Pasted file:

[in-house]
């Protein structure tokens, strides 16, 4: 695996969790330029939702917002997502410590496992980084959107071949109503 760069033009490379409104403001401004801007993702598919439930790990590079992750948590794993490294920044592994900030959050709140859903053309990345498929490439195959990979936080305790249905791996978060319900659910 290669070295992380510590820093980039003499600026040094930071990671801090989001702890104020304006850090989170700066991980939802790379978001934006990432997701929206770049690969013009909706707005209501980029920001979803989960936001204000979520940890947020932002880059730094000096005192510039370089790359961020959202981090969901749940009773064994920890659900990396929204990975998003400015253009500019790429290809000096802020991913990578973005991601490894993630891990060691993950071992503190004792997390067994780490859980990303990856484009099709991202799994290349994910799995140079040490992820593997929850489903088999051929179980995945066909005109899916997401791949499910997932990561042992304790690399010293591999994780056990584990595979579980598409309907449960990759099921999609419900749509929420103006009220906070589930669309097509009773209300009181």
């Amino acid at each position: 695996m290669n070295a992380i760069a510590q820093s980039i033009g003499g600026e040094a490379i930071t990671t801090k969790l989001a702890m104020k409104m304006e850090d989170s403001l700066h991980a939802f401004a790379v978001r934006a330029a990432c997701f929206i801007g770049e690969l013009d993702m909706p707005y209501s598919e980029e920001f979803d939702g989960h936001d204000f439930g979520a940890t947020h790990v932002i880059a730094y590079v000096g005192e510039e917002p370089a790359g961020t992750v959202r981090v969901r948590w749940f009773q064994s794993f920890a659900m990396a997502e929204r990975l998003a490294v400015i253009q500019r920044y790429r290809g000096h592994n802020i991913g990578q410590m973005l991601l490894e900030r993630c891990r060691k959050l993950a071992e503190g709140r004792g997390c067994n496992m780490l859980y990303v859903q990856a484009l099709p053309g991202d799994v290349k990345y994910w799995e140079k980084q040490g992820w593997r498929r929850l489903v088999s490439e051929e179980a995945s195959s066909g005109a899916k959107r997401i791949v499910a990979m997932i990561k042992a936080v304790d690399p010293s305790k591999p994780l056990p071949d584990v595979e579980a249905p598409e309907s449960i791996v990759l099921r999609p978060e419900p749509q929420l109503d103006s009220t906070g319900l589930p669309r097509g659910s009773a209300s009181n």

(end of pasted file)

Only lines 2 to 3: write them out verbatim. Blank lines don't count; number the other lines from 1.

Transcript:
């Protein structure tokens, strides 16, 4: 695996969790330029939702917002997502410590496992980084959107071949109503 760069033009490379409104403001401004801007993702598919439930790990590079992750948590794993490294920044592994900030959050709140859903053309990345498929490439195959990979936080305790249905791996978060319900659910 290669070295992380510590820093980039003499600026040094930071990671801090989001702890104020304006850090989170700066991980939802790379978001934006990432997701929206770049690969013009909706707005209501980029920001979803989960936001204000979520940890947020932002880059730094000096005192510039370089790359961020959202981090969901749940009773064994920890659900990396929204990975998003400015253009500019790429290809000096802020991913990578973005991601490894993630891990060691993950071992503190004792997390067994780490859980990303990856484009099709991202799994290349994910799995140079040490992820593997929850489903088999051929179980995945066909005109899916997401791949499910997932990561042992304790690399010293591999994780056990584990595979579980598409309907449960990759099921999609419900749509929420103006009220906070589930669309097509009773209300009181």
């Amino acid at each position: 695996m290669n070295a992380i760069a510590q820093s980039i033009g003499g600026e040094a490379i930071t990671t801090k969790l989001a702890m104020k409104m304006e850090d989170s403001l700066h991980a939802f401004a790379v978001r934006a330029a990432c997701f929206i801007g770049e690969l013009d993702m909706p707005y209501s598919e980029e920001f979803d939702g989960h936001d204000f439930g979520a940890t947020h790990v932002i880059a730094y590079v000096g005192e510039e917002p370089a790359g961020t992750v959202r981090v969901r948590w749940f009773q064994s794993f920890a659900m990396a997502e929204r990975l998003a490294v400015i253009q500019r920044y790429r290809g000096h592994n802020i991913g990578q410590m973005l991601l490894e900030r993630c891990r060691k959050l993950a071992e503190g709140r004792g997390c067994n496992m780490l859980y990303v859903q990856a484009l099709p053309g991202d799994v290349k990345y994910w799995e140079k980084q040490g992820w593997r498929r929850l489903v088999s490439e051929e179980a995945s195959s066909g005109a899916k959107r997401i791949v499910a990979m997932i990561k042992a936080v304790d690399p010293s305790k591999p994780l056990p071949d584990v595979e579980a249905p598409e309907s449960i791996v990759l099921r999609p978060e419900p749509q929420l109503d103006s009220t906070g319900l589930p669309r097509g659910s009773a209300s009181n």